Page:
Journal of Health and Medical Sciences
Published: 16 April 2020
Needlestick and Sharp Injuries Among Workers in Primary Health Care
Sabina Šegalo, Daniel Maestro, Lejla Berhamović, Emir Berhamović, Dinko Remić, Arzija Pašalić
University of Sarajevo (Bosnia and Herzegovina), Institute for Public Health of Federation Bosnia and Herzegovina, Public Institution Health Centre of Sarajevo Canton (Bosnia and Herzegovina)
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Keywords: Needlestick and Sharp Injuries, Healthcare Workers, Support Staff, Primary Health Care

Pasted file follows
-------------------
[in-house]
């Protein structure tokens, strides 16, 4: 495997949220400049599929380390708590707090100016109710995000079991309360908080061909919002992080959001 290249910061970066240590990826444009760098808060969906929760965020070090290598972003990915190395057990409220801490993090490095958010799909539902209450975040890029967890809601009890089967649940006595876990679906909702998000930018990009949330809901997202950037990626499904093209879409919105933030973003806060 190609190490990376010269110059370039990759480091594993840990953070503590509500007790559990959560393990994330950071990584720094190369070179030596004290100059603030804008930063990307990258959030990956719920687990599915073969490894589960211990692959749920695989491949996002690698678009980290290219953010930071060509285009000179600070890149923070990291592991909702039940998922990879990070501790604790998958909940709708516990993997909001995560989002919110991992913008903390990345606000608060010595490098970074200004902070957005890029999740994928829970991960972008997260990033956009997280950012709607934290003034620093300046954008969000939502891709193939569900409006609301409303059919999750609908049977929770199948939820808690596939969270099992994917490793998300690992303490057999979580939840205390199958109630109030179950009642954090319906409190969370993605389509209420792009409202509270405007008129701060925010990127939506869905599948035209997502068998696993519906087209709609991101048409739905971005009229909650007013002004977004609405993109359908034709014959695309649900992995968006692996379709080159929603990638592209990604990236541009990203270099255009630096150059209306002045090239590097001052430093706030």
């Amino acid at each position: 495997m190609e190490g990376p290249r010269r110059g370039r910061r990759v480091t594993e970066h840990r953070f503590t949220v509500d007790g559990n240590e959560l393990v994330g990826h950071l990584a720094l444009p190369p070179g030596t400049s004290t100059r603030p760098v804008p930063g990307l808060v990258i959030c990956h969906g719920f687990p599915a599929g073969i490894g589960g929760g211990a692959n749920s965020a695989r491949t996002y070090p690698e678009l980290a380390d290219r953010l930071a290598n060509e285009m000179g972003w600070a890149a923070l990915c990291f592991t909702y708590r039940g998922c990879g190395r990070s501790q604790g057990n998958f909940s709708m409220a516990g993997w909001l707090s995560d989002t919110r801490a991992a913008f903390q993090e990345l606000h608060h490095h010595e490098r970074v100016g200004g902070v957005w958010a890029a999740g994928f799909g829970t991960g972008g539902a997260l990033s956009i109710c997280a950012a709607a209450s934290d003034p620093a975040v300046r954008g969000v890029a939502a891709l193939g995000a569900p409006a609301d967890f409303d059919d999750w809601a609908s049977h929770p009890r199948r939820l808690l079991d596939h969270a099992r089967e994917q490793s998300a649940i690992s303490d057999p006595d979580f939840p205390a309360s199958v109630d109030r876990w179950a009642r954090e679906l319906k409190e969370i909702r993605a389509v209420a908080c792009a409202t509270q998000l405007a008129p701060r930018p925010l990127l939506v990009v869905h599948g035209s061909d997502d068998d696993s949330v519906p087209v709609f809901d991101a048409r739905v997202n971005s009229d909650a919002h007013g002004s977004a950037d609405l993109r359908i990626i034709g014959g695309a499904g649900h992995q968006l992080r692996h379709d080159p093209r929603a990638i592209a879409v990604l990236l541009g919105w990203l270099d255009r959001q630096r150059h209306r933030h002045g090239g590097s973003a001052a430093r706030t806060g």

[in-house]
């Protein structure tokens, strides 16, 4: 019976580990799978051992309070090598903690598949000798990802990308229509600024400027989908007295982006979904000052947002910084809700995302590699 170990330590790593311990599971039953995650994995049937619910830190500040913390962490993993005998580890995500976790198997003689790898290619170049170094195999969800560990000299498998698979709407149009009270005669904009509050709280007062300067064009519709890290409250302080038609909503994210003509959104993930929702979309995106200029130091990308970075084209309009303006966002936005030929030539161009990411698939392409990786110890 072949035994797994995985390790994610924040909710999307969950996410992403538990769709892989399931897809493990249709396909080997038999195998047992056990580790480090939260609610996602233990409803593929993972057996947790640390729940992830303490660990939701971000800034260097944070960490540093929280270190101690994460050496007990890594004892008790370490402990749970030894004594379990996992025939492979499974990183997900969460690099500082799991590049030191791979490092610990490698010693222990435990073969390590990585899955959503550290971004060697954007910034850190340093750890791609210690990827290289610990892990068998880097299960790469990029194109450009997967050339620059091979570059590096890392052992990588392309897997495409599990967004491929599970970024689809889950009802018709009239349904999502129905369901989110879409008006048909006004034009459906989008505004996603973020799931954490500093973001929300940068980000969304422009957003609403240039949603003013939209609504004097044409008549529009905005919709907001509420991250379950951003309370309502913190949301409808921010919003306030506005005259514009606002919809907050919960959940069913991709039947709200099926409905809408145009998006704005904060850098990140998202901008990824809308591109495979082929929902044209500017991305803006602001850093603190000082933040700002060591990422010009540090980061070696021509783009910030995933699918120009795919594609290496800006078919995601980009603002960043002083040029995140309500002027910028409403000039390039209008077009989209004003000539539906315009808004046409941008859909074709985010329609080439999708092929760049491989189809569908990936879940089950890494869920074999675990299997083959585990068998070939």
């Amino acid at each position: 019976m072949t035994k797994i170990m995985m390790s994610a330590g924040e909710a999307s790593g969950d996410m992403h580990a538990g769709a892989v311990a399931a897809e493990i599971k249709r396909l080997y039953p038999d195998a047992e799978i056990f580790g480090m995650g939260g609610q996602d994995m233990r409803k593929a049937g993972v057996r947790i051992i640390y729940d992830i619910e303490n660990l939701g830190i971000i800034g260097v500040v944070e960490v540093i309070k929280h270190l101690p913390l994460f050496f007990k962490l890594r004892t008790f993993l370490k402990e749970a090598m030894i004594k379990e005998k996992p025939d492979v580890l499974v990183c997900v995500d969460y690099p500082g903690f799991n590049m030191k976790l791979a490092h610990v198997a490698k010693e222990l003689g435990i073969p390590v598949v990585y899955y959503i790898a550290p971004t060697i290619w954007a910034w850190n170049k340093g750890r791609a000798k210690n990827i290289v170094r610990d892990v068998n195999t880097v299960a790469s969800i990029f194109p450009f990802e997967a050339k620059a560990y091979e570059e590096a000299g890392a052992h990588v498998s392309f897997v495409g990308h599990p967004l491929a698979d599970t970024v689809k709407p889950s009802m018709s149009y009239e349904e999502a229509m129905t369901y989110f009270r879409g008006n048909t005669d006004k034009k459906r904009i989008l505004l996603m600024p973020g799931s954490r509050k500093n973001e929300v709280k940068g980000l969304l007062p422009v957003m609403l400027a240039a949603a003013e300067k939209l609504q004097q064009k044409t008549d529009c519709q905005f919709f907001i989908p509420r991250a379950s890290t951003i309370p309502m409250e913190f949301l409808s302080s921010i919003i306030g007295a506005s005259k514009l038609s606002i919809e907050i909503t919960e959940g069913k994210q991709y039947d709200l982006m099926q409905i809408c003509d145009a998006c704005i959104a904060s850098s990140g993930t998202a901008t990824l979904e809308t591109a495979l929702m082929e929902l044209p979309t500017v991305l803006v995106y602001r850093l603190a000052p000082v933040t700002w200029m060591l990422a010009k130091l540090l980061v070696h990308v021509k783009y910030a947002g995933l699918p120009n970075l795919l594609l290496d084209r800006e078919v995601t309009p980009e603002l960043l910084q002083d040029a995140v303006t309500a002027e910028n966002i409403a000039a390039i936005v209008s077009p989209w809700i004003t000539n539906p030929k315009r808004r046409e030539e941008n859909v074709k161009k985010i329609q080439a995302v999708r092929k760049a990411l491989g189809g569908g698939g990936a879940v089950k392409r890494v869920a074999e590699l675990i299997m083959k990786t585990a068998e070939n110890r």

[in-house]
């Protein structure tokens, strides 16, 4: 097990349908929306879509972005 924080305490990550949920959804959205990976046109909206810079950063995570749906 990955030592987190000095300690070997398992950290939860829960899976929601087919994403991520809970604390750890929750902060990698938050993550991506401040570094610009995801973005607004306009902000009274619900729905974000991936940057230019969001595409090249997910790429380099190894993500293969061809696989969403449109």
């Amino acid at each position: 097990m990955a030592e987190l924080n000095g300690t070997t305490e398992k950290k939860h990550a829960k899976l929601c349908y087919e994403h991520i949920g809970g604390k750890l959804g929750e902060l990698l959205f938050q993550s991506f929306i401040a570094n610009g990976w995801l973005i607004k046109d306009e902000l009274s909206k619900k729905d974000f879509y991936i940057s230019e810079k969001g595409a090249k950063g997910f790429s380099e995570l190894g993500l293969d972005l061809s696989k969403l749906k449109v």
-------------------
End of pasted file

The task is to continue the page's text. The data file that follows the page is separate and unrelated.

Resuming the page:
Introduction: Needlestick injuries (NSIs) are one of the most frequent routes of the transmission of bloodborne pathogens in health care settings and the substantial source of occupationally acquired bloodborne infections. They remain a significant problem for developing countries that lack the ability to implement more reliable technologies and available guidance because of the economic situation. The objectives of the study were to determine the frequency of NSIs among healthcare workers (HCWs) and supporting staff in primary health care, to investigate the factors that caused these injuries and to evaluate a set of implemented guides. Methods: A retrospective study of the Department of infection control records of NSIs between January 2003 and January 2016 was conducted. Incidence proportion (rate of injury risk) was calculated for each profession with reported NSIs. Results: A total of 156 NSIs and sharp injuries were reported to the Department of infection control during the 12-year period. Among the group of HCWs, medical nurses/technicians (54.49%) were the most common injured workers, and the lowest numbers were reported by a physical therapist and dental technicians (0.64%). In a total number of cases, support staff accounted for 16.67%. The most incidents occurred during the use of needles, in 146 (90.6%) cases. Calculated incidence proportion for medical doctors is 0.24%, 5.33% for dentists, and 13.8% for medical and dental nurses/technicians and laboratory technicians. For support staff, the calculated rate is 6.04%. Conclusions: At the primary health care level, the NSIs frequency among all employee profiles is lower and it is suggesting the possibility of underreporting cases. Healthcare facility management should consider introducing new and more reliable technologies to reduce the number of NSIs especially among nurses/technicians, laboratory technicians, and cleaning staff. Additional training and preventive measures should be directed towards the proper disposal of medical waste. Management of the Institution presented engagement to prevent the occurrence of NSIs, and it is a positive example for all countries in transition.
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